Affordability is a major concern for today’s aspiring first-time homebuyers. In hot real estate markets like the Greater Toronto and Greater Vancouver regions, however, the desire for affordability can be challenged by the competitive fervour caused by escalating prices and bidding wars. As anyone who has researched homeownership in these markets knows, it’s easy to feel the pressure to bid higher than you’d like.
Oftentimes people assume that housing is our single biggest expense, and although that was true in 1961, times have changed! According to research done by the Fraser Institute, last year the average Canadian family spent more on taxes than housing, food, and clothing combined. Here is the news release from the Fraser Institute along with a copy of the report.
One of the benefits of working with an independent mortgage professional is choice when it comes to mortgage product. When you work with a single bank or financial institution, you are limited to the products they offer. When you deal with a mortgage broker, you gain access to products from many lenders. Some of these products are very specialized and provide financing solutions as unique as the people they were developed for.
A lot of people get into hot water when they assume that because they've qualified for a mortgage in the past, they will qualify for a mortgage in the future. This article has one point to make and it's this:
More than a third of first-time homebuyers in Canada are single. If you’re thinking of joining this group, here’s what you need to do and know before jumping into homeownership.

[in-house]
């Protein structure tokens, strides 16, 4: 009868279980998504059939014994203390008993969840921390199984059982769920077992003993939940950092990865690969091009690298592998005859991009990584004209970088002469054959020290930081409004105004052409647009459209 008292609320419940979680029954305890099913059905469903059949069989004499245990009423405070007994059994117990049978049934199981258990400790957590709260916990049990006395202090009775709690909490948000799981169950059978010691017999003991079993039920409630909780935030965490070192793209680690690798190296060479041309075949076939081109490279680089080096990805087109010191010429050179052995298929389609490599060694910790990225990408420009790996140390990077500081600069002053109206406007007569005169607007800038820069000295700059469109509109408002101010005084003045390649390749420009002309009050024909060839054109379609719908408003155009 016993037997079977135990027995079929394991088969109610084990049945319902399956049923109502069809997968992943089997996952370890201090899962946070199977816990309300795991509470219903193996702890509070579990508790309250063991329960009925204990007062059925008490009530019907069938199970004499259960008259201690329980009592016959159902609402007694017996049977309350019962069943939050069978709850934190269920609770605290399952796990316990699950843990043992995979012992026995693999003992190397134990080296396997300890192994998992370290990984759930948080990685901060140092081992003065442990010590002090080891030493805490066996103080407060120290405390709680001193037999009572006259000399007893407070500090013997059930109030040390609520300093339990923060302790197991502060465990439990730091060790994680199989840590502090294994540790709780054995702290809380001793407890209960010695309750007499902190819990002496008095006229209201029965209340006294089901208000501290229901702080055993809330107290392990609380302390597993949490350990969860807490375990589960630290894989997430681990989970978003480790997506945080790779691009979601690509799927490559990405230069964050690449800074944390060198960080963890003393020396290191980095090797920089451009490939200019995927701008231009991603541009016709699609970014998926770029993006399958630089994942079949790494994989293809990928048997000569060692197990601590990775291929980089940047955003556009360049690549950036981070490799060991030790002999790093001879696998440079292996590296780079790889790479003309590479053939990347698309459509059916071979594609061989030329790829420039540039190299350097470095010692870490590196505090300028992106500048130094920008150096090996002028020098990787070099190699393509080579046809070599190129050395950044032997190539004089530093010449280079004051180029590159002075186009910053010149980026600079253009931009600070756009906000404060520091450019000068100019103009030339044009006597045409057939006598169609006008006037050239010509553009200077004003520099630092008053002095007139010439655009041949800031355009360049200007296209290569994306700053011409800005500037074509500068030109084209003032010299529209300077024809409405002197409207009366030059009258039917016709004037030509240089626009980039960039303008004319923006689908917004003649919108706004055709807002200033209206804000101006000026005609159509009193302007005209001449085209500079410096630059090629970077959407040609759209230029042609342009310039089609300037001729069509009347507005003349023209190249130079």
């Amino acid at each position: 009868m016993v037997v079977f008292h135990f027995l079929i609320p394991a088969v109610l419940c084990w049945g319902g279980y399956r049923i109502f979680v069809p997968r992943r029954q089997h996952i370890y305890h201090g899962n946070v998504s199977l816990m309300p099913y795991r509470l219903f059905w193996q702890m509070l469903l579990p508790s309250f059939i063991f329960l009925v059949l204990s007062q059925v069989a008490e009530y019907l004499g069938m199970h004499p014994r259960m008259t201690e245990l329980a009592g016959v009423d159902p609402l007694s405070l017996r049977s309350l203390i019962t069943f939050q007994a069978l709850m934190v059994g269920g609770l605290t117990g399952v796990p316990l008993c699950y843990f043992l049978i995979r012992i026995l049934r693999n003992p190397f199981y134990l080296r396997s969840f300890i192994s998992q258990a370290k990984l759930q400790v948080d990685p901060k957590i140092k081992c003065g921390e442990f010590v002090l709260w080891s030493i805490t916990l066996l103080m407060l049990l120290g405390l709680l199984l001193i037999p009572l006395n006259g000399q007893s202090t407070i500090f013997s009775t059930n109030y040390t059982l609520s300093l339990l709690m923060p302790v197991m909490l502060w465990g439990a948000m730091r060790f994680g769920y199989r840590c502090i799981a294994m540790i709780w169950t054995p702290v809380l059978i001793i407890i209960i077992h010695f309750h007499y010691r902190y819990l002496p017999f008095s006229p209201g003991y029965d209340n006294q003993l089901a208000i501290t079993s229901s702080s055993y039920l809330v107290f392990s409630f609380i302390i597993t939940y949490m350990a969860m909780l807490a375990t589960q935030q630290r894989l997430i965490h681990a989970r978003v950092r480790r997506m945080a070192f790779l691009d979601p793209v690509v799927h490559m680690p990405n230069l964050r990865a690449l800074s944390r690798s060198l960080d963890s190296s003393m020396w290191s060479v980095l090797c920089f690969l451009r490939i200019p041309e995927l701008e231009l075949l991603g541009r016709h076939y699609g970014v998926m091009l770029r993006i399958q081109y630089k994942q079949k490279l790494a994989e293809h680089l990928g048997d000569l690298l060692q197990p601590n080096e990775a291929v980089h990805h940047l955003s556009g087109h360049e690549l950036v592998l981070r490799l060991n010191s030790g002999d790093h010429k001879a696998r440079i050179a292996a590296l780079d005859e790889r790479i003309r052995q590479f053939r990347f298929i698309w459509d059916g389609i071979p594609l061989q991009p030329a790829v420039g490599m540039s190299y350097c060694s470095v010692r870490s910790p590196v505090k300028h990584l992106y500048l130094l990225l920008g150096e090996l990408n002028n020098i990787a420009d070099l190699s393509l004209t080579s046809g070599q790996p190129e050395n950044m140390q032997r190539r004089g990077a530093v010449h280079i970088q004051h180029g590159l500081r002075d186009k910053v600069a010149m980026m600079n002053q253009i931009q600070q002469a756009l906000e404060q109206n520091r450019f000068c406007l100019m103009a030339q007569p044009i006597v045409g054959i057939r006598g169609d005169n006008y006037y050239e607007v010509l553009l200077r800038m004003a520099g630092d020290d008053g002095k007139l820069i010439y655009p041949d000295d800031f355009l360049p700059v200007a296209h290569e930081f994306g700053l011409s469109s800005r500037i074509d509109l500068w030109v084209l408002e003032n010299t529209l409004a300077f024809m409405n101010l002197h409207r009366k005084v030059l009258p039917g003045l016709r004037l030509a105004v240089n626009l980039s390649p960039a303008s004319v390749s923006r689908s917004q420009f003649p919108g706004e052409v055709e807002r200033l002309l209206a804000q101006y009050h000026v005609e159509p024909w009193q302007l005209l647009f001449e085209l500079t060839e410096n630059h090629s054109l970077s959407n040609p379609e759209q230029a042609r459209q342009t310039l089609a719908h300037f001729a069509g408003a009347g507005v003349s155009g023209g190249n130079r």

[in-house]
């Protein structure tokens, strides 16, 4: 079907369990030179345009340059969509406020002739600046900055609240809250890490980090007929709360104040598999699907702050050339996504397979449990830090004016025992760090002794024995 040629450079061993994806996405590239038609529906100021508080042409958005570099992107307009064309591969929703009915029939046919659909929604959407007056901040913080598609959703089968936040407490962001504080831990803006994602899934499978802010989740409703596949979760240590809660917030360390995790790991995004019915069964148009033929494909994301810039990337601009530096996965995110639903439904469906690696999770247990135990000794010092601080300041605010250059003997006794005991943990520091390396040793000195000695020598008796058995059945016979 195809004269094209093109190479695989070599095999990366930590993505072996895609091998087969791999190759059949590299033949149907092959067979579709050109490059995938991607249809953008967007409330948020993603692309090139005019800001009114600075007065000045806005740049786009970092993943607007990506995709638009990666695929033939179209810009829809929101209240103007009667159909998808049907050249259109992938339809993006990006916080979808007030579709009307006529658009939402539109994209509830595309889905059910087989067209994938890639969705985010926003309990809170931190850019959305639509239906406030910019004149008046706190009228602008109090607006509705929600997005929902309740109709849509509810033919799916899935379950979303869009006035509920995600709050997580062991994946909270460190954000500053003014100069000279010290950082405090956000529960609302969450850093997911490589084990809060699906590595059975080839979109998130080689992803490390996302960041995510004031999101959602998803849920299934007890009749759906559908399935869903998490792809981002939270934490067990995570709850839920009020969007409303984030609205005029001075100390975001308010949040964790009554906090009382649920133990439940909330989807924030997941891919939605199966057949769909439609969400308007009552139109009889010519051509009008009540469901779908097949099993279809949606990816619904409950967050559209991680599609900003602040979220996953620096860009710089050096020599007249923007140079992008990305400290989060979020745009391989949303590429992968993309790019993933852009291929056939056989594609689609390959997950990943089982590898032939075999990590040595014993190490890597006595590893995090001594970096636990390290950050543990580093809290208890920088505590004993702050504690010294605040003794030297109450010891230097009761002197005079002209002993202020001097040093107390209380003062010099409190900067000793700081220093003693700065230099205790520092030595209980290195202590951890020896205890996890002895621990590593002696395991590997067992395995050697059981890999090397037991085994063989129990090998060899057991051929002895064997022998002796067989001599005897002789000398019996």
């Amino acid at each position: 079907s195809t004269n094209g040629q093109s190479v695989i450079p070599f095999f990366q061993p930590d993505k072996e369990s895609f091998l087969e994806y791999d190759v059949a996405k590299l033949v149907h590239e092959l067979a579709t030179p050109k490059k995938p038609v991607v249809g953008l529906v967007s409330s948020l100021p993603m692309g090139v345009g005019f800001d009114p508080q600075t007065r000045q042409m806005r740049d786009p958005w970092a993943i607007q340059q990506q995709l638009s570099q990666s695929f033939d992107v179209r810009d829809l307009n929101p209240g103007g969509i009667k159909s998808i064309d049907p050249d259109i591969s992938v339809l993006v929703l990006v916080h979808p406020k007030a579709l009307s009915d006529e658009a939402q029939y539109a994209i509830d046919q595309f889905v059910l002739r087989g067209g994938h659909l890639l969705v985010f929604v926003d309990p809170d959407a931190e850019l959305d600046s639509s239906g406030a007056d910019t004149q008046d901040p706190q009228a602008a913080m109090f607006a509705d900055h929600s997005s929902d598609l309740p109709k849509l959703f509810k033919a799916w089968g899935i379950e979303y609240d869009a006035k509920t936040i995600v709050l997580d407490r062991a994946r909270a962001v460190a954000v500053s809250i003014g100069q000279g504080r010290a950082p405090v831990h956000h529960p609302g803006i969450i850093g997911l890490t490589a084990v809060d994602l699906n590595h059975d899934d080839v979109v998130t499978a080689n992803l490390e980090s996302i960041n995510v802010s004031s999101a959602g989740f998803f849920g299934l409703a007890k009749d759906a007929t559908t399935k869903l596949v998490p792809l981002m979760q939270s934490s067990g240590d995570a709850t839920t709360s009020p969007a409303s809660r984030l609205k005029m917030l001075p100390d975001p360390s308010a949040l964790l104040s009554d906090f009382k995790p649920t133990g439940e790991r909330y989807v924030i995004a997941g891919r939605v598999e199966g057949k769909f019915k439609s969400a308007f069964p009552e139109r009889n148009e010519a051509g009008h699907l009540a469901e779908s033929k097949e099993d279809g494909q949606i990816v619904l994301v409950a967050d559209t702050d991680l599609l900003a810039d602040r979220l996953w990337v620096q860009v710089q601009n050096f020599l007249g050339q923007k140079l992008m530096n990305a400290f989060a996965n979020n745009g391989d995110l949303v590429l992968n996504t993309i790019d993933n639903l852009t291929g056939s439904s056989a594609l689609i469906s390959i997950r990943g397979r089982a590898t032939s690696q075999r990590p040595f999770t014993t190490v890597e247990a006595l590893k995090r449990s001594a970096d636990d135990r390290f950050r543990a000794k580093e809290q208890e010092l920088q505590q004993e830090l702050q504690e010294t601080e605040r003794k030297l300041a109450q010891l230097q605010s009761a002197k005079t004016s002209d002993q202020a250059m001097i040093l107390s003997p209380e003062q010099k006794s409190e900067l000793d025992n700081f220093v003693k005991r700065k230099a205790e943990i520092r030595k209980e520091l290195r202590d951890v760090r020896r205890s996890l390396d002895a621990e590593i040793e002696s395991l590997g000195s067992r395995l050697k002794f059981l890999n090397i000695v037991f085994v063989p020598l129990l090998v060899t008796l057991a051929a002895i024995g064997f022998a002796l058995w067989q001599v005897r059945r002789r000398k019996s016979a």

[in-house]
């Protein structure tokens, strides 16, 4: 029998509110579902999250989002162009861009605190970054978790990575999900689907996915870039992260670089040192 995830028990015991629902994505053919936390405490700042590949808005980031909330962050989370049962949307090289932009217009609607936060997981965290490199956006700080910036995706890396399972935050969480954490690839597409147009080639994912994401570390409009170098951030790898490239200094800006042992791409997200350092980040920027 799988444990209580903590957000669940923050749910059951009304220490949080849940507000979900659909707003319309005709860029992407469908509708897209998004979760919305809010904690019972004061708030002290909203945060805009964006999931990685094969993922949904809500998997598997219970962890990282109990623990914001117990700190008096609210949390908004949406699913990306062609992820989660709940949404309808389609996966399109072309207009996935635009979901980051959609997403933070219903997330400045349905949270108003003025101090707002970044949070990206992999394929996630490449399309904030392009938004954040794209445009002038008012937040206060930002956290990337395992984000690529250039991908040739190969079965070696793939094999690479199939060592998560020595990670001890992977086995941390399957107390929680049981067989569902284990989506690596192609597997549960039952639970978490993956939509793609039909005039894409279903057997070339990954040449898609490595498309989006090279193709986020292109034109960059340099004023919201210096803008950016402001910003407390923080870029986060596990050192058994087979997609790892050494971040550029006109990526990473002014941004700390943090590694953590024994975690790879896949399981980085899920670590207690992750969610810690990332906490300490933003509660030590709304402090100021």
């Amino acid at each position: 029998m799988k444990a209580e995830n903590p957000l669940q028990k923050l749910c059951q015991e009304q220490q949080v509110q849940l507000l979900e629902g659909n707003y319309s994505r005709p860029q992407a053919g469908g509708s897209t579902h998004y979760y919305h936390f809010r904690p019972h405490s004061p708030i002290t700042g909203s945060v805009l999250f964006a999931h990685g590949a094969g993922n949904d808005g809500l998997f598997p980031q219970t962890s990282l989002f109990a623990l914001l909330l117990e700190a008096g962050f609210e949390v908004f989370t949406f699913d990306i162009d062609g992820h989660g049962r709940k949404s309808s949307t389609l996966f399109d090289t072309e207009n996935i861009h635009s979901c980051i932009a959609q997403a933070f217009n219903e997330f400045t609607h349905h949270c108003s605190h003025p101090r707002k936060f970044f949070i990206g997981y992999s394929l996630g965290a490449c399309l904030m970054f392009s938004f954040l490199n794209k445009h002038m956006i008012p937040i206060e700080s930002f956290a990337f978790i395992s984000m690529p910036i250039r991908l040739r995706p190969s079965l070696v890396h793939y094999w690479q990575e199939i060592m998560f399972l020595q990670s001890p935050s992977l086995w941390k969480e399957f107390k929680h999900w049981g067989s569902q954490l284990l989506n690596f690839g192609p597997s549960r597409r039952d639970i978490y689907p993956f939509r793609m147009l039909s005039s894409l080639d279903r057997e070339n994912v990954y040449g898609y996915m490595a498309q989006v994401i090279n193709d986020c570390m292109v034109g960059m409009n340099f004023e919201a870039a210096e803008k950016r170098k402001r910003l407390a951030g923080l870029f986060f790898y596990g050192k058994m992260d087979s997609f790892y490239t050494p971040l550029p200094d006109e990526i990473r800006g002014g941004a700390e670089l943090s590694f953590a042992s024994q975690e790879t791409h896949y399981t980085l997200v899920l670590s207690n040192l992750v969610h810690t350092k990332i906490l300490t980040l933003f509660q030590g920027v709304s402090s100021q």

Just a friendly reminder that your property taxes are due in the next couple of weeks! Now, for many of my clients, this isn't a huge deal as they have opted to have their taxes collected by their lender as part of their regular mortgage payments. Equalized payments are a great way to ensure you aren't left scrambling last minute trying to pay your property taxes annually. Missing the payment deadline will result in a 5% penalty.
Housing affordability questions have placed homeownership and public policy near the top of the national agenda, as mortgage brokers know. Most of the commentary has been focused on the extent to which government policy, particularly with regards to supply, is contributing to the affordability challenges. This debate is ongoing and will not be resolved here.
As part of a short series that aims to “Understand the Mind of a Lender” we've identified 4 key areas a lender will look at to decide if you're a "good risk" to provide mortgage financing. They are income, credit, downpayment, and property. Here are links to the previous articles in case you missed them:
Genworth Canada is the largest private residential mortgage insurance company in Canada. They have an excellent education website over at homeownership.ca. Recently, Genworth published an article discussing the recent changes to mortgage rules and how they impact affordability, here it is for your reading pleasure.